While not being limited to any theory concerning the structural characteristics of such polymeric resins, the good physical properties for the desired purpose possibly may be explained by the fact that these non-crystalline resins embody a variety of molecular configurations. Polypropylenes in which the adjacent asymmetric carbon atoms possess identical optical configurations are termed isotactic; those with alternating d and l configurations, syndyotactic and those with random orientation along the chain atactic. Polypropylenes having atactic structures are amorphous, rubbery materials, which have low second-order transition temperatures and undistinguished mechanical properties, whereas isotactic polypropylene polymers are highly crystalline polymers with high melting points (first-order transition temperatures). Stereoblock polymers, consisting of chains in which isotactic sections alternate with sections having random steric configurations, have properties that are determined by the relative properties of these two types of enchainment present, and certain of these polymers are elastomers with high elastic elongation and low initial elastic modulus.

The most general composition of the chewing gum base materials made by the above described processes consists of a low melting, non-crystalline polyolefine resin which may contain a high-melting polyolefine crystalline resin in amounts up to 50% of the total weight. An elastomer may be added as blending agent, or as regulator of solubilities. These polymers are primary ingredients and may be used by themselves or with the addition of certain secondary ingredients, which are desirable but not essential for chewing gum bases. The polyolefine resins herein described may, when combined with a natural or synthetic crystalline resin, display a mutual solubility.

In a preferred embodiment of our invention one or,

more confectionery supplements such as sugar, glycose, flavoring material and the like are incorporated into the above described chewing gum base materials. This may be accomplished, for example, by milling or kneading the ingredients in the dry state, or by various cooking processes, in which the confectionery materials are generally in the fluid state, i.e. in syrup form, when blended with the polyolefine resin. In these products, the polyolefine resin imparts a structure which makes the entire mass firm and rigid in the commercial slab or pellet of chewing gum. However, the gum becomes soft at mouth temperature, there being a narrow temperature range between the rigid solid state and the plastic condition.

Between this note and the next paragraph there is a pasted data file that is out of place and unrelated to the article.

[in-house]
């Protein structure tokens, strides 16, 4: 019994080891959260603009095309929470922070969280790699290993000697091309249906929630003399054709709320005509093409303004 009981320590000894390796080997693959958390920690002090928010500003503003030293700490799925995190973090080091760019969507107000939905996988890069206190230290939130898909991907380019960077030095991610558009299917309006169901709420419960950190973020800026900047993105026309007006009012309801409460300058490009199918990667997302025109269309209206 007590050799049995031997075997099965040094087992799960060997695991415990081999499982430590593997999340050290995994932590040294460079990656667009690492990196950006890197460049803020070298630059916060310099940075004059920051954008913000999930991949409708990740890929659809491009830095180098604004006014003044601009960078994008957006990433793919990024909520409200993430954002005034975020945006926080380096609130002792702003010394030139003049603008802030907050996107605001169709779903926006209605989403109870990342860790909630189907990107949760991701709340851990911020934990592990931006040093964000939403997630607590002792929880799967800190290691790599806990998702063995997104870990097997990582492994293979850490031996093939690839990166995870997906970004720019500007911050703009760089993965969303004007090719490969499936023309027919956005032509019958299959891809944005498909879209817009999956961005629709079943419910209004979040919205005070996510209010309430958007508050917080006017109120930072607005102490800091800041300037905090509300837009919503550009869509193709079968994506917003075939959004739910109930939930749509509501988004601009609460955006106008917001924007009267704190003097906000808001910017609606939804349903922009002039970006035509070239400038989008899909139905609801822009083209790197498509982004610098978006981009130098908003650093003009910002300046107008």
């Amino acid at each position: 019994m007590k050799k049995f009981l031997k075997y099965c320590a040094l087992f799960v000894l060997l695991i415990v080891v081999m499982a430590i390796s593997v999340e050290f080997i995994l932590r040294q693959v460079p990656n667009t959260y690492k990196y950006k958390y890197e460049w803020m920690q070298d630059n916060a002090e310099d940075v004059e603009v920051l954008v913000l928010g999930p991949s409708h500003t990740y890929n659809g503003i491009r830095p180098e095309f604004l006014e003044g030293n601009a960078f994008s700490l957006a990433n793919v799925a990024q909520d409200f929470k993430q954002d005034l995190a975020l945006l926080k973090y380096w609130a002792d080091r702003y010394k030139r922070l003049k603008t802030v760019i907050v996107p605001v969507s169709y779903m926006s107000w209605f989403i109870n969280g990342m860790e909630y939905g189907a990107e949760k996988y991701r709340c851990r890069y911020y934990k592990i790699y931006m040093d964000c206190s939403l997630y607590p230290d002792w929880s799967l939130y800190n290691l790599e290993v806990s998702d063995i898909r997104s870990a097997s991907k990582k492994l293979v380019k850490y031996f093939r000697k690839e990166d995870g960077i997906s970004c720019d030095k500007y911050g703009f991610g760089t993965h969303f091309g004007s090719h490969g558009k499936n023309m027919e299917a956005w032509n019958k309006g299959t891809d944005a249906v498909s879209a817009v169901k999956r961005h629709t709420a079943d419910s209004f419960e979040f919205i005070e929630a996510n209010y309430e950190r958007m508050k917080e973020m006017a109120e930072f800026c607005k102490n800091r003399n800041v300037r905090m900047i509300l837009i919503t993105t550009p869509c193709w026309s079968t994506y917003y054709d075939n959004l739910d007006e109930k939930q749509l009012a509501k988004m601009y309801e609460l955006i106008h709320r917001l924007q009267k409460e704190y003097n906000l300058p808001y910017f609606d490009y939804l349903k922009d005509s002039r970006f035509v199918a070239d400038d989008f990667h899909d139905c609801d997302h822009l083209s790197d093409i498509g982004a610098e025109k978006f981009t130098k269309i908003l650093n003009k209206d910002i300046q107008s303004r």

The following examples illustrate two cooking methods. In these formulas it is understood that the proportions are given solely for purposes of illustration and not of limitation, and that these proportions can be modified to give the desired properties of the finished material. The specific selections of the confectionery supplements are merely illustrative.

sugar and glucose in a small pan, add enough water to dissolve the sugar, set on a fire and cook to 244 F. Lift the syrup off the fire, add to it the caramel butter and lastly the gum. Mix well into a smooth paste, roll out on a smooth marble and dust with finely powdered sugar. Run through a sizing machine of the thickness desired, cut into strips and again into thin slices to obtain chewing gum sticks.

The polyethylene resin in the above formula is ob-- tained as a by-product during the manufacture of crystalline polyethylene by low pressure catalytic polymerization processes. It has a density below about 0.95 gram per cubic centimeter, and at least 50% by weight of the resin exists in a non-crystalline form.

In accordance with the above procedure, but replacing the polyolefine resin with a polypropylene resin, or with a copolymer of ethylene and propylene, which is similarly obtained and has like properties with respect to density and crystallinity, there is obtained a chewing gum confectionery product having the desired masticatory properties.